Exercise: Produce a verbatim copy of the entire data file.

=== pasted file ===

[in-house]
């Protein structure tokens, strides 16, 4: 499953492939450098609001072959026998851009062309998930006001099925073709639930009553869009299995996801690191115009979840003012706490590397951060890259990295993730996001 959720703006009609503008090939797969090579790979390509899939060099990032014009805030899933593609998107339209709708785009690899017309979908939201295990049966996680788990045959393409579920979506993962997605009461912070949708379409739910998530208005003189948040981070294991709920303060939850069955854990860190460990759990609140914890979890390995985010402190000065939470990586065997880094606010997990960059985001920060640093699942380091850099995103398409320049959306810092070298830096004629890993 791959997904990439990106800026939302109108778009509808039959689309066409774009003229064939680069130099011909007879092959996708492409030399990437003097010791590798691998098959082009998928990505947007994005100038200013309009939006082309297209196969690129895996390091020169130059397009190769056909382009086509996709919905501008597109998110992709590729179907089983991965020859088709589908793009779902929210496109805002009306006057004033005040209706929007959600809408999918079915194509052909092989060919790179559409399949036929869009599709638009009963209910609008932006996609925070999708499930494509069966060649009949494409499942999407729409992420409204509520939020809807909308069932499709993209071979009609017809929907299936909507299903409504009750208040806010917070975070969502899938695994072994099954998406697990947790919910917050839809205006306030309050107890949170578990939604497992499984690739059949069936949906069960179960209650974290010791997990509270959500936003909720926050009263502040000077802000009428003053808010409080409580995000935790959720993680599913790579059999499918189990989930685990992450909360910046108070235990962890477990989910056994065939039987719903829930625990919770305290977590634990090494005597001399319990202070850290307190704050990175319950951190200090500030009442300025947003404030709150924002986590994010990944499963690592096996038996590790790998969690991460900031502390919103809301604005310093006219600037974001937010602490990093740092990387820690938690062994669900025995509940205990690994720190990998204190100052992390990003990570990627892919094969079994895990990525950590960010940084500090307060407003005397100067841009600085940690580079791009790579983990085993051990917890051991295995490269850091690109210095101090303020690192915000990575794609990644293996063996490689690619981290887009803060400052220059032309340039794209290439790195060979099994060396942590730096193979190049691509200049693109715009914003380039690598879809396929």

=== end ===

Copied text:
[in-house]
């Protein structure tokens, strides 16, 4: 499953492939450098609001072959026998851009062309998930006001099925073709639930009553869009299995996801690191115009979840003012706490590397951060890259990295993730996001 959720703006009609503008090939797969090579790979390509899939060099990032014009805030899933593609998107339209709708785009690899017309979908939201295990049966996680788990045959393409579920979506993962997605009461912070949708379409739910998530208005003189948040981070294991709920303060939850069955854990860190460990759990609140914890979890390995985010402190000065939470990586065997880094606010997990960059985001920060640093699942380091850099995103398409320049959306810092070298830096004629890993 791959997904990439990106800026939302109108778009509808039959689309066409774009003229064939680069130099011909007879092959996708492409030399990437003097010791590798691998098959082009998928990505947007994005100038200013309009939006082309297209196969690129895996390091020169130059397009190769056909382009086509996709919905501008597109998110992709590729179907089983991965020859088709589908793009779902929210496109805002009306006057004033005040209706929007959600809408999918079915194509052909092989060919790179559409399949036929869009599709638009009963209910609008932006996609925070999708499930494509069966060649009949494409499942999407729409992420409204509520939020809807909308069932499709993209071979009609017809929907299936909507299903409504009750208040806010917070975070969502899938695994072994099954998406697990947790919910917050839809205006306030309050107890949170578990939604497992499984690739059949069936949906069960179960209650974290010791997990509270959500936003909720926050009263502040000077802000009428003053808010409080409580995000935790959720993680599913790579059999499918189990989930685990992450909360910046108070235990962890477990989910056994065939039987719903829930625990919770305290977590634990090494005597001399319990202070850290307190704050990175319950951190200090500030009442300025947003404030709150924002986590994010990944499963690592096996038996590790790998969690991460900031502390919103809301604005310093006219600037974001937010602490990093740092990387820690938690062994669900025995509940205990690994720190990998204190100052992390990003990570990627892919094969079994895990990525950590960010940084500090307060407003005397100067841009600085940690580079791009790579983990085993051990917890051991295995490269850091690109210095101090303020690192915000990575794609990644293996063996490689690619981290887009803060400052220059032309340039794209290439790195060979099994060396942590730096193979190049691509200049693109715009914003380039690598879809396929």